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      Effects of treatment with growth hormone and somatostatin on efficacy of diammine [1,1-cyclobutane dicarboxylato (2-)-0,0']-(SP-4-2) in athymic rats with osteosarcoma.

      American journal of veterinary research

      Animals, Antineoplastic Agents, pharmacology, therapeutic use, Body Weight, Bone Neoplasms, drug therapy, pathology, Carboplatin, Disease Models, Animal, Drug Therapy, Combination, Female, Growth Hormone, Insulin-Like Growth Factor I, analysis, Leukocyte Count, drug effects, veterinary, Neoplasm Transplantation, Neutrophils, Osteosarcoma, Radioimmunoassay, Random Allocation, Rats, Rats, Nude, Rats, Sprague-Dawley, Somatostatin, Statistics, Nonparametric, Survival Analysis, Tumor Cells, Cultured

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          Abstract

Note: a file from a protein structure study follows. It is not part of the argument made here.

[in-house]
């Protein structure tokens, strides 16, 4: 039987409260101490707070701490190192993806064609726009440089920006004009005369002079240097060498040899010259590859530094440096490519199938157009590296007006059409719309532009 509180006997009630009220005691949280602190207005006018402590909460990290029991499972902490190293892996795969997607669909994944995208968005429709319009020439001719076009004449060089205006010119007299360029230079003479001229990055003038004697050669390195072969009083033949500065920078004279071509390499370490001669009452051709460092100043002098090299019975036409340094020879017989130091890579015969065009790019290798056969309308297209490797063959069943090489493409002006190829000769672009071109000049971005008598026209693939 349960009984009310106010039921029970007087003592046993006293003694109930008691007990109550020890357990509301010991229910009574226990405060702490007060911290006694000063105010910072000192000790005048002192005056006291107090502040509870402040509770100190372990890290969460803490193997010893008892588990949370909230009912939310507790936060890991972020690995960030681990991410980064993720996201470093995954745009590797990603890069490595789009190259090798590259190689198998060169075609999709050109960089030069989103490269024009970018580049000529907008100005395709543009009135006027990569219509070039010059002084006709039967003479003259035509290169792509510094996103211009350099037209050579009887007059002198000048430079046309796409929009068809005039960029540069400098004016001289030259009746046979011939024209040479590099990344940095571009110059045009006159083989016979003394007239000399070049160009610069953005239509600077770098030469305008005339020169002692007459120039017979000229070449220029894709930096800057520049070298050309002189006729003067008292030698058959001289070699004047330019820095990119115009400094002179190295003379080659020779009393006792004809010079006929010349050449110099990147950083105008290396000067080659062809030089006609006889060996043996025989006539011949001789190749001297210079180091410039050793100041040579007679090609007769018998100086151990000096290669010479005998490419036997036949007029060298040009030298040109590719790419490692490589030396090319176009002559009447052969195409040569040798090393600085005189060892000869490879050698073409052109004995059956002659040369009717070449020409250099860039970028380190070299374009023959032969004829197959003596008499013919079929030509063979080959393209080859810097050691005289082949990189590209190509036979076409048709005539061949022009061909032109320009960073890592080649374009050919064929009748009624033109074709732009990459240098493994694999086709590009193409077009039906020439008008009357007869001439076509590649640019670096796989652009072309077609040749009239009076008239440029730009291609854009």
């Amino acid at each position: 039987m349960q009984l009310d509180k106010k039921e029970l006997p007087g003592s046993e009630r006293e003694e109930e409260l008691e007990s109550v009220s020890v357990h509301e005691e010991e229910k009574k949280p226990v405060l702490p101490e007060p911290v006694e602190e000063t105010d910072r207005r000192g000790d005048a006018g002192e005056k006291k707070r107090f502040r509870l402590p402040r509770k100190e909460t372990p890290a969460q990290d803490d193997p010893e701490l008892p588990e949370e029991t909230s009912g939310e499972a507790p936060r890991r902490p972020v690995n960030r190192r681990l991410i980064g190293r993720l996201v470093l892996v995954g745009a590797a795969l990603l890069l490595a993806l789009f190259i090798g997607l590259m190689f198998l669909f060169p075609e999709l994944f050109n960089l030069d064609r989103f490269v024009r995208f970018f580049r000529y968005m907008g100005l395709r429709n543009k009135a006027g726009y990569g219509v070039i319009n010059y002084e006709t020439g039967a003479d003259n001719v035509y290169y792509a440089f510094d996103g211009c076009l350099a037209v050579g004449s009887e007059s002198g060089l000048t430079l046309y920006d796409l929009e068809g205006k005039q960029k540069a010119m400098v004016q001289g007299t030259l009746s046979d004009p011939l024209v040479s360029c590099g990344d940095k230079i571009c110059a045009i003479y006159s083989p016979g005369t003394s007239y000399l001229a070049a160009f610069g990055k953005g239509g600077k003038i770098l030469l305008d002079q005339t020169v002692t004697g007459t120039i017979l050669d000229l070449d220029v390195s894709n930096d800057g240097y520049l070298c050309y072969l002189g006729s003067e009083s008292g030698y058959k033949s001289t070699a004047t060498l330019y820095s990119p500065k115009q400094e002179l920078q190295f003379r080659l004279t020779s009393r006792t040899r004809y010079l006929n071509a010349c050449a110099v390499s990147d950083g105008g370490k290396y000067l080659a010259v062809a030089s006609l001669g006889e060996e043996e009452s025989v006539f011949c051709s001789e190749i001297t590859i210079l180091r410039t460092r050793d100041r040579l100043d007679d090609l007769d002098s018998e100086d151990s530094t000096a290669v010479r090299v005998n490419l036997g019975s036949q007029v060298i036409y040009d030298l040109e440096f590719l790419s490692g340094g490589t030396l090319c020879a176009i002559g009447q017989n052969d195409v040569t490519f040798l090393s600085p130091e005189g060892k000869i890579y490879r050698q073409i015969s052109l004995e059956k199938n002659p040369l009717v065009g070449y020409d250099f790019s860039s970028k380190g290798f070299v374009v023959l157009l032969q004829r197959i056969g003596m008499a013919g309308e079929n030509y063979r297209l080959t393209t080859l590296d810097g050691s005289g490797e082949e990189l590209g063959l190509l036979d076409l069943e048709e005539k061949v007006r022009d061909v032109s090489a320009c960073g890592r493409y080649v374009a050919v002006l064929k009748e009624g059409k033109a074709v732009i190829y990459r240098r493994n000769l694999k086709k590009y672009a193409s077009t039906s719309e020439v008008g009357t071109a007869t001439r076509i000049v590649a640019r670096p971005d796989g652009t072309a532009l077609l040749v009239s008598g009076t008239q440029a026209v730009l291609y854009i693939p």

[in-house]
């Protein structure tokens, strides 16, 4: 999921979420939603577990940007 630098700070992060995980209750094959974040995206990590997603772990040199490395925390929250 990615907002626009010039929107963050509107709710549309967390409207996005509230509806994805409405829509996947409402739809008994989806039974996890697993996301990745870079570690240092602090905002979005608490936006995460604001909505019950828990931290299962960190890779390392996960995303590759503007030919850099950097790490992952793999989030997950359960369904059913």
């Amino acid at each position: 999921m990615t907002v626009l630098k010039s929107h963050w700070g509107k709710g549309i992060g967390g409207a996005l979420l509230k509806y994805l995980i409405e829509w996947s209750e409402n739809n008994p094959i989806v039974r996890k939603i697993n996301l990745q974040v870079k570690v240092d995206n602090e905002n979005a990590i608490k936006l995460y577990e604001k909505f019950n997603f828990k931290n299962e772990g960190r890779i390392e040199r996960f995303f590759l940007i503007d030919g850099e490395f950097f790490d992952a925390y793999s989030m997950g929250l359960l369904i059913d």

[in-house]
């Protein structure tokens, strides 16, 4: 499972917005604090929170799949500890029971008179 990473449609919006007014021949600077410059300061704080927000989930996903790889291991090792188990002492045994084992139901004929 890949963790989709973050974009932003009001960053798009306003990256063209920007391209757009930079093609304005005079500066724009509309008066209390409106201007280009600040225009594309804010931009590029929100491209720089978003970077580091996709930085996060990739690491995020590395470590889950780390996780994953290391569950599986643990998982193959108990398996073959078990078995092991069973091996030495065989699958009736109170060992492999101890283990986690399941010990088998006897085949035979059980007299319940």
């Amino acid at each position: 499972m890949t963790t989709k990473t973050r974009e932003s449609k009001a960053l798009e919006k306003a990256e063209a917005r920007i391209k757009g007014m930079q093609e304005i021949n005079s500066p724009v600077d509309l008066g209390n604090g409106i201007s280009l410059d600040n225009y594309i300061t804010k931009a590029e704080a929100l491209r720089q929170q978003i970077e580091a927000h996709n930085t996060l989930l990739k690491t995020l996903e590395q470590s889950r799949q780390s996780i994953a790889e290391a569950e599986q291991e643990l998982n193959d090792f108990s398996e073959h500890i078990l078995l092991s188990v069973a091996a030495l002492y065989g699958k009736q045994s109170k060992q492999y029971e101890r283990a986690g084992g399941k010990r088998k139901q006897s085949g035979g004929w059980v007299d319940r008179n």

To determine the effect of exogenous growth hormone or somatostatin on chemotherapeutic efficacy in athymic (nude) rats with osteosarcoma. 66 female athymic rats. Osteosarcoma was induced at an intratibial site. Rats were randomly allotted to 6 treatment groups. Rats were treated with saline (0.9% NaCl) solution alone, platinum, diammine [1,1-cyclobutane dicaboxylato (2-)-0,0']-(SP-4-2) (CBDCA; ie, carboplatin) plus saline solution, somatostatin alone, somatostatin plus CBDCA, growth hormone alone, or growth hormone plus CBDCA. Variables measured included estimated WBC count and percentage of neutrophils, plasma concentration of insulin-like growth factor I (IGF-I), body weight, tumor volume, weight of primary tumor, survival time, and distant metastasis at time of death. Tumors formed at the injection sites in all rats. Treatment with growth hormone increased, and treatment with somatostatin decreased, plasma IGF-I concentration. Treatment with growth hormone or somatostatin altered CBDCA efficacy, as determined by evaluation of mean and median survival times. Metastatic pulmonary disease developed in 63 of 64 rats. The technique used here reliably induced local osteosarcomas and metastatic pulmonary disease. Treatment with growth hormone and CBDCA or somatostatin may improve chemotherapeutic efficacy without increasing toxic effects. IMPLICATIONS FOR HUMAN MEDICINE: Results reported here may be useful in the study of osteosarcoma in humans.

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